An American Family History


Warrior Run Presbyterian Church

Settlers often built log cabins as their first homes.

from History of Northumberland County Pennsylvania

Warrior Run Presbyterian Church [WRC] is the oldest denominational organization in the valley of the West Branch. The earliest account extant of this venerable society is that given in the journal of Philip V. Fithian, a licentiate who visited the neighborhood in 1775 under appointment of Donegal Presbytery. He arrived at Warrior run July 12th, and preached on Sunday, the 16th, at a meeting house "on the bank of the river eighteen miles from Northumberland," and "not yet covered." He preached from a wagon, while the people sat around among the bushes.

This building was situated in the western part of Delaware township, a short distance south of Watsontown. It was constructed of logs; as a single length would not have given the desired size, another log was added by building up a small square midway of each side; these squares formed alcoves, which were used as closets. Shingles were provided for a roof, also nails, but the roof was never put on.

In 1789 Joseph Hutchison and Margaret his wife conveyed to the congregation a tract of land . . . The second church building was erected in 1789, and stood in front of the present building. Its architecture was of an antiquated style. On the first floor were three doors, one in front and one at either side toward the rear. There were two by which the gallery was entered from the outside, one on each side of the building, to which stairways ascended. The central aisle was broad, and there was a wide space before the pews in front; this arrangement was made to accommodate the tables at which the communicants sat. The pulpit was very high, resembling the quaint affairs sometimes seen in old cathedrals. Over the minister's head was the indispensable sounding board, which has been apply compared to a huge umbrella. At the foot of the pulpit was the clerk's box. There he sat until the hymn was announced; he then arose, and in solemn, sometimes monotonous strain, read couplet after couplet, and led the congregation in singing. The gallery ran around the sides of the building, and in those days when rival churches were few, it was quite well filled.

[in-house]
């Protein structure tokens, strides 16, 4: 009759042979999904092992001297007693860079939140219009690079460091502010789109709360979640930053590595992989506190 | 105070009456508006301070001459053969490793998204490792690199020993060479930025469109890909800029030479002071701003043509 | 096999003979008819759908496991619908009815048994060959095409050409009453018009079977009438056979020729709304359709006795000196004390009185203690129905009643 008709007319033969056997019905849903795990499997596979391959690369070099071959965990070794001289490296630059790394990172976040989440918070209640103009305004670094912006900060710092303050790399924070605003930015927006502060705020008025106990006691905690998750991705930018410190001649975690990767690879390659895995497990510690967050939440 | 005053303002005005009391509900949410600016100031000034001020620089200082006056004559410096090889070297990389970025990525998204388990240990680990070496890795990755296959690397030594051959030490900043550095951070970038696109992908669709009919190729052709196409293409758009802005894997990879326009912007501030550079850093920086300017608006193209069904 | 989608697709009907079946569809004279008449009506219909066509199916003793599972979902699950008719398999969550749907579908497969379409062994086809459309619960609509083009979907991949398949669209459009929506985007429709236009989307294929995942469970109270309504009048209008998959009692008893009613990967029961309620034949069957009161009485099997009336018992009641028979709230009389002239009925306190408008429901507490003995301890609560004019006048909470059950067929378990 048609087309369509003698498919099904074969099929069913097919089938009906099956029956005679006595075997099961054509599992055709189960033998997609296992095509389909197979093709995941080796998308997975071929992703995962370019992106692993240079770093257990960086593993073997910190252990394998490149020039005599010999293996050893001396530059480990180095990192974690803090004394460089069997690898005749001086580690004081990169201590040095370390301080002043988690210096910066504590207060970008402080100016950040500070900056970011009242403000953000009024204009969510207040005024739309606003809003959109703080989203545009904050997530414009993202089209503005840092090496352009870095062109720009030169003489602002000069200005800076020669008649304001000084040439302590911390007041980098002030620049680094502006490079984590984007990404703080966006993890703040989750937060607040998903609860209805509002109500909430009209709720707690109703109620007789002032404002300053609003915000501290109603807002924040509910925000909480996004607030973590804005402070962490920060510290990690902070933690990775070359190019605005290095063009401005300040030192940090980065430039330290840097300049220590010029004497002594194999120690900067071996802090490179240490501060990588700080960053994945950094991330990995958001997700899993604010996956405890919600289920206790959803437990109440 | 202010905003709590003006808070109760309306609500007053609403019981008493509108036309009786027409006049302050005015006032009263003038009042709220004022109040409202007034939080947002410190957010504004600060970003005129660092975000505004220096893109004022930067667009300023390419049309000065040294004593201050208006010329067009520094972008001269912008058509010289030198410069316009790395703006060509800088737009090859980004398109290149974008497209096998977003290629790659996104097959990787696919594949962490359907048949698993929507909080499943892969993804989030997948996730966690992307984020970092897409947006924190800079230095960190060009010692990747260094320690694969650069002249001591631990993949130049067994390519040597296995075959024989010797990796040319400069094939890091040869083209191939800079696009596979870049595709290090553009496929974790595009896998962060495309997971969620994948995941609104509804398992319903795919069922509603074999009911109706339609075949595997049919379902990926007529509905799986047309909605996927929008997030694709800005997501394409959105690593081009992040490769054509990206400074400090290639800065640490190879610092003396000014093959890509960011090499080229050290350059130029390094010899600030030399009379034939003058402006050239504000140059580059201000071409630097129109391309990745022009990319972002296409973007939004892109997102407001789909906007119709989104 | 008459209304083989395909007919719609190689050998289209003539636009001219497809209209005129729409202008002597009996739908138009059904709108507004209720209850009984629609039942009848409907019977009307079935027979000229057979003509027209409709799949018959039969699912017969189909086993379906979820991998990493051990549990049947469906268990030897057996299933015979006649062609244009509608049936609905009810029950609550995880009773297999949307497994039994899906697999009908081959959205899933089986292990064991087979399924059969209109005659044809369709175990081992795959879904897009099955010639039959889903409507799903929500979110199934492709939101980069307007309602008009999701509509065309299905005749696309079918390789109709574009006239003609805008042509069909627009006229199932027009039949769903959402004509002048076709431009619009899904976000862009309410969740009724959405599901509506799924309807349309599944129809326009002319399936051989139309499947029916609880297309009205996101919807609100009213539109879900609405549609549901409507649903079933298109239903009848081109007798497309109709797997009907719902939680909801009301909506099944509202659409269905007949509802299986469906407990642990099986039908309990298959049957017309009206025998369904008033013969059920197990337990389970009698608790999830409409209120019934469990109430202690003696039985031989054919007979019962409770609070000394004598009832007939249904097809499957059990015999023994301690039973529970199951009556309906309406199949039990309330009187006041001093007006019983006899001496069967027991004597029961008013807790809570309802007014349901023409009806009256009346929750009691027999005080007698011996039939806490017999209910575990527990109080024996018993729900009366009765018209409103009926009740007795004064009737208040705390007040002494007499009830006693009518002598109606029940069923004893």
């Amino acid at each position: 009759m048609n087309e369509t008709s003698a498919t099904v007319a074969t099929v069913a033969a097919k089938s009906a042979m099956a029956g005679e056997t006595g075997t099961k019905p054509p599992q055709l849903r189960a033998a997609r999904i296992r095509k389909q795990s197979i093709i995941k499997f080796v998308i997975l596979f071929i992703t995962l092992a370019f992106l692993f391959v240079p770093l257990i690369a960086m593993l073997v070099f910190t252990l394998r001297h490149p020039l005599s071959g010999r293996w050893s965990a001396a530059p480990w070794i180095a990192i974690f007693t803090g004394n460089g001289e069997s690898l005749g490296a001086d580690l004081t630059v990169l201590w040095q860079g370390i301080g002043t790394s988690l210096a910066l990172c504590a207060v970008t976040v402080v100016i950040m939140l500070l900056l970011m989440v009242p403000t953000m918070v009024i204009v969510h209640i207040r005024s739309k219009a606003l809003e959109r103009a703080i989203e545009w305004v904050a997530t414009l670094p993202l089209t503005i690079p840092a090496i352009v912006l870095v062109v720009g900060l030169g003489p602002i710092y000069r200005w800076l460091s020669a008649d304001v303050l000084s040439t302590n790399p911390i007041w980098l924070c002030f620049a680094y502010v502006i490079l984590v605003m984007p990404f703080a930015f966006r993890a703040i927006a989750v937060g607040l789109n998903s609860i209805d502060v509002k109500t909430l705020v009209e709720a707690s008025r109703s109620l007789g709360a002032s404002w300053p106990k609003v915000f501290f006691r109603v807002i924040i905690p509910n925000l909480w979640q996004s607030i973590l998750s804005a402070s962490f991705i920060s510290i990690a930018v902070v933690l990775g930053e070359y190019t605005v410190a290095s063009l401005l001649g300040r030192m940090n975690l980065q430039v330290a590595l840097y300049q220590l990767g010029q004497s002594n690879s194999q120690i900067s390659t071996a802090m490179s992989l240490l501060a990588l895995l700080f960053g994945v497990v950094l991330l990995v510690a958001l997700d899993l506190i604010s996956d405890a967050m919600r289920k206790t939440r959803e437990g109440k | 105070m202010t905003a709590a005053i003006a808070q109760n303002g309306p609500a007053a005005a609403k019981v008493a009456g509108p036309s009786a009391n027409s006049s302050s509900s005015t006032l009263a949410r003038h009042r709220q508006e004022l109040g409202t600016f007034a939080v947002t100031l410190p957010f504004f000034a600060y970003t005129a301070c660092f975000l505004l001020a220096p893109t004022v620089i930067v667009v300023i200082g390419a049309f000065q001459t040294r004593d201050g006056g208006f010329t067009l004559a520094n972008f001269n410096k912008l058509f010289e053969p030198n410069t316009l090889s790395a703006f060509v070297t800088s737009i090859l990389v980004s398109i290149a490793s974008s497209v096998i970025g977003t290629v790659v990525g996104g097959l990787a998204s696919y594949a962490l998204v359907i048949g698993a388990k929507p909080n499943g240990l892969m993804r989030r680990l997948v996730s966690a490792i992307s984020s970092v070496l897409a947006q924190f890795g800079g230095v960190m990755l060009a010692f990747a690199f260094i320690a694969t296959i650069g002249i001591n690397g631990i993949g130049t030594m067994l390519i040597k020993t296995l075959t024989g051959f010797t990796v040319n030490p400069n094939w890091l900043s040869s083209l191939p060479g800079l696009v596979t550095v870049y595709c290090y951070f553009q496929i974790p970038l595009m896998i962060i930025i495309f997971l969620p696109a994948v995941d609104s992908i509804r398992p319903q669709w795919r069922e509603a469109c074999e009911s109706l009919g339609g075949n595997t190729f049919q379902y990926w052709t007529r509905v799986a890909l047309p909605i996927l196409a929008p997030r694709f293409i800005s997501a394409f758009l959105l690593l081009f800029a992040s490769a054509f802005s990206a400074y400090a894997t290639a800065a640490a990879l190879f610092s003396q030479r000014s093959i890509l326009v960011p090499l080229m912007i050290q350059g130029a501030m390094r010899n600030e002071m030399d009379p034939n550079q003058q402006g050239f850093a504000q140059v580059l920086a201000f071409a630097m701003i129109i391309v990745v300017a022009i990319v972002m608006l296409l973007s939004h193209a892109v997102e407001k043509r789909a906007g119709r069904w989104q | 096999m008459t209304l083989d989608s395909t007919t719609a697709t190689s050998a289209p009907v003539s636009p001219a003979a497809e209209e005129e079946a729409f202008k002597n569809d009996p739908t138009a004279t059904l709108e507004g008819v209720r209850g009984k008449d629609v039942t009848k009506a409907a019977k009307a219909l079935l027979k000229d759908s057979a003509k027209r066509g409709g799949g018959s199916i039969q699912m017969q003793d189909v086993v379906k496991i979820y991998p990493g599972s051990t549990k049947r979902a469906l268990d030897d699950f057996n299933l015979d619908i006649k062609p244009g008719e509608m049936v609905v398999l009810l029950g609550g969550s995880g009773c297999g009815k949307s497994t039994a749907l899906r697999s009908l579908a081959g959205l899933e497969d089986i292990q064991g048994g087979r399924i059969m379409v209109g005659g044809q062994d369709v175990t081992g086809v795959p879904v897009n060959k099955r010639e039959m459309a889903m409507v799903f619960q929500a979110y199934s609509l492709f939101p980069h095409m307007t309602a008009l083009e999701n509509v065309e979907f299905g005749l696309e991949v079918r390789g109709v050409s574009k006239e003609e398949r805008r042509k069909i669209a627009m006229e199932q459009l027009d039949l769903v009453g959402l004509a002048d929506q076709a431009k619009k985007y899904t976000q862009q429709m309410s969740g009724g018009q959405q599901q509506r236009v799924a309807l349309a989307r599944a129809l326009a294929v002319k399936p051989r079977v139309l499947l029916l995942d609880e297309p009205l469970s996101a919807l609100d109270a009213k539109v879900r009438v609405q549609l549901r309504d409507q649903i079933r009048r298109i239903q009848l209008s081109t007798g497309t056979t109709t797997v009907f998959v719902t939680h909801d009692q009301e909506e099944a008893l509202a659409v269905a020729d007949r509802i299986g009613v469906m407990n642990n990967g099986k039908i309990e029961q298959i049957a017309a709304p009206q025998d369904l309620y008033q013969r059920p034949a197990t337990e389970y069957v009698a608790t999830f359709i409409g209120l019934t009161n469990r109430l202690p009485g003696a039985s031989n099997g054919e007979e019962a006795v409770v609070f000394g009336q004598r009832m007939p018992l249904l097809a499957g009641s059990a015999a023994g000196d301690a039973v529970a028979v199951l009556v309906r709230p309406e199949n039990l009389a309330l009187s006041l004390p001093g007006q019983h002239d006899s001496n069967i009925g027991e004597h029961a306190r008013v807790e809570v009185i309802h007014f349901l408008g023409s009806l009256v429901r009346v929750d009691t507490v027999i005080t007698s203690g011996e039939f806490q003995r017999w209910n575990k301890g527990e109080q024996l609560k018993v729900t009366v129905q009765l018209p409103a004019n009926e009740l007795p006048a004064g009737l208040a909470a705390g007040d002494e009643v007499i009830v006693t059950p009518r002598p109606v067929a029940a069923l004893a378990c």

It had its funny episodes, as well as the galleries of modern days. On one occasion Nellie McCoy's dog followed her to service, and when she entered the church, he, finding himself excluded, ran around to the stairs and ascended into the gallery. Seeing his mistress below, he made a bold dash down over the seats and leaped fromthe edge of the gallery into the audience. No further damage was done than to fill those upon whom doggie came with amazement, amusement, and scratches.

At first no fire was permitted. The first provision for heating consisted of a low fire of charcoal, burned upon a bed of earth. Large ten-plate stoves were then introduced, and ultimately heating appliances of modern design. This building, like its predecessor, was constructed of logs.. . . The audiences, at that early day to which this history more particularly relates, gathered from far and wide.

There were then no other churches in the surrounding territory within a radius of some miles. Until the year 1808 a part of the congregation came from White Deer valley, crossing the river; a fair quota was returned from the region beyond Muncy hills; there were some from Derry on the northeast, from Chillisquaque on the southeast, and from Milton on the south.

Probably half the audience came on foot - usually carrying their shoes in their hands . . .

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Hunter, David    
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